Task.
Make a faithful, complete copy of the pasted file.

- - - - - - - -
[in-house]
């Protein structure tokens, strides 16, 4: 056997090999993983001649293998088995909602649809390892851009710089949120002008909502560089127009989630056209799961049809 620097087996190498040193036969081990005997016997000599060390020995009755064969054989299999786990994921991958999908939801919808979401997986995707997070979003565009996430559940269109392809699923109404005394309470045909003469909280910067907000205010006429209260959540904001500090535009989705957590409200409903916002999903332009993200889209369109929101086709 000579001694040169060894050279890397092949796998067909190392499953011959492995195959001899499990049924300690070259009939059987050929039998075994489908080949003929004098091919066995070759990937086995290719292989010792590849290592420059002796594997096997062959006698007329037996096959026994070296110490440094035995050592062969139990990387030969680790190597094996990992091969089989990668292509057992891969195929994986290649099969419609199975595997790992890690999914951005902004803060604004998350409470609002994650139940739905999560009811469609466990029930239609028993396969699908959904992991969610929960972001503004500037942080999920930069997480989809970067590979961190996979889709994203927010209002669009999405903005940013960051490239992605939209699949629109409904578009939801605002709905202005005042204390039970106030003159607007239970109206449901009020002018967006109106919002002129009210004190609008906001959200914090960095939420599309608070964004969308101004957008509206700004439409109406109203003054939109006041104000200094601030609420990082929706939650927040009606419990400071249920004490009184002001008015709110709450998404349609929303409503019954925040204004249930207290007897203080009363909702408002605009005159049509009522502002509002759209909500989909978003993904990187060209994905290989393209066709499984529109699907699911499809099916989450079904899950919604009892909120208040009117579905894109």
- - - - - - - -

[in-house]
């Protein structure tokens, strides 16, 4: 056997090999993983001649293998088995909602649809390892851009710089949120002008909502560089127009989630056209799961049809 620097087996190498040193036969081990005997016997000599060390020995009755064969054989299999786990994921991958999908939801919808979401997986995707997070979003565009996430559940269109392809699923109404005394309470045909003469909280910067907000205010006429209260959540904001500090535009989705957590409200409903916002999903332009993200889209369109929101086709 000579001694040169060894050279890397092949796998067909190392499953011959492995195959001899499990049924300690070259009939059987050929039998075994489908080949003929004098091919066995070759990937086995290719292989010792590849290592420059002796594997096997062959006698007329037996096959026994070296110490440094035995050592062969139990990387030969680790190597094996990992091969089989990668292509057992891969195929994986290649099969419609199975595997790992890690999914951005902004803060604004998350409470609002994650139940739905999560009811469609466990029930239609028993396969699908959904992991969610929960972001503004500037942080999920930069997480989809970067590979961190996979889709994203927010209002669009999405903005940013960051490239992605939209699949629109409904578009939801605002709905202005005042204390039970106030003159607007239970109206449901009020002018967006109106919002002129009210004190609008906001959200914090960095939420599309608070964004969308101004957008509206700004439409109406109203003054939109006041104000200094601030609420990082929706939650927040009606419990400071249920004490009184002001008015709110709450998404349609929303409503019954925040204004249930207290007897203080009363909702408002605009005159049509009522502002509002759209909500989909978003993904990187060209994905290989393209066709499984529109699907699911499809099916989450079904899950919604009892909120208040009117579905894109």